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- anonymous

A) find the intervals on which f is increasing or decreasing.
B) find the local maximum and minimum values of f
C) Find the intervals of concavity and the inflection points.
Where....

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- anonymous

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- anonymous

\[f(x)= \sin (x)+\cos (x), 0\le x \le2\pi\]

- anonymous

i guess what i really need help with is the critical points in the first derivative text and in the second derivative test.

- anonymous

\[f'(x) = \cos(x) - \sin(x) = Rcos(x + \alpha)\] for some alpha.
Expanding:
cos(x) - sin(x) = Rcos(a)cos(x) - Rsin(a)(sin(x)
=> R cos(a) = R sin (a) = 1 => tan a = 1 => a = pi/4.
R^2(sin^2(a) + cos^2(a)) = 2 => R = sqrt(2)
Gogogogogog

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- anonymous

hmm thanks i'm pretty sure i need to approach that differently

- anonymous

You think I'm wrong?

- anonymous

f'(x) = 0
iff cos(x-pi/4) = 0
iff x-pi/4 = pi/2 , 3pi/2
iff x = 3pi/4, 7pi/4
You have your critical values

- anonymous

the alpha and r is was confused me. i've never had to use that in calculus
sorry. didnt mean to like offend or anything

- anonymous

Well, my method gets you the critical values of d/dx f(x).
And your method doesn't exist.

- nowhereman

Maybe you should ask Leibniz instead ;-)

- anonymous

Just realised I should take off pi/4 - sorry, I'm getting old. It was a copying error, rather than a mathematical one (because I don't make them).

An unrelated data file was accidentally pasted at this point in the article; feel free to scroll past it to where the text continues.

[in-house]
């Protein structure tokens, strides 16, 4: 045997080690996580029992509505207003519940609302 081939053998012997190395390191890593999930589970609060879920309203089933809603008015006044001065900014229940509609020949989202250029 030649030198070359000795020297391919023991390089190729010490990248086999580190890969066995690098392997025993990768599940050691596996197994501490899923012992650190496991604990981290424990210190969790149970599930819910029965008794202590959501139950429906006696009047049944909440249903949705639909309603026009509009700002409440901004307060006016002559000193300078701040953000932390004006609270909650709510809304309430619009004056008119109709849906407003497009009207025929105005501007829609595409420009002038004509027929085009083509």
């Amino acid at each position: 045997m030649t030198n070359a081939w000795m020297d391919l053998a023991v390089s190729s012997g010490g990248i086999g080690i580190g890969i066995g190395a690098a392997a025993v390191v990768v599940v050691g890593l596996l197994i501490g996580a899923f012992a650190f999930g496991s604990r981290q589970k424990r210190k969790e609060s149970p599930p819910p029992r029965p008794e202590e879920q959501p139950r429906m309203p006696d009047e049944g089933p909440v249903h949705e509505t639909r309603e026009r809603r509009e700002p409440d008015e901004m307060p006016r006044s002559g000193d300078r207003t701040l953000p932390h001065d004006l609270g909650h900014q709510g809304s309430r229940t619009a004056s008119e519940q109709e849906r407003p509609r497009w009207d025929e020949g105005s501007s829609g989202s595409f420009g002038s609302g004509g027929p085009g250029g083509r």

Critical values are pi/4, 5pi/4
Oh, and on the subject of your precious leibniz :
http://imgs.xkcd.com/comics/newton_and_leibniz.png

- anonymous

ha that was funny.
i still dont understand where the R or alpha come from. i'm sorry i havent had trig in a really long time so these trig equations always throw me off

- anonymous

In general, you can rewrite
m * cos(x) + n sin(x) as R cos (x ± a) (or R sin (x ± a) because of how they expand. if you work out R and, more importantly for this problem, a, you can use it to work out the minimum/maximum/critical etc values. It's done because it's easier to work with an equation with once trig function than 2:

- anonymous

There is probably some other way to do this, but I can't think of it right now, so it's probably not too good.

- anonymous

You could use the same method on the original equation (not the derivative) - if you are good at sketching, it's quicker.

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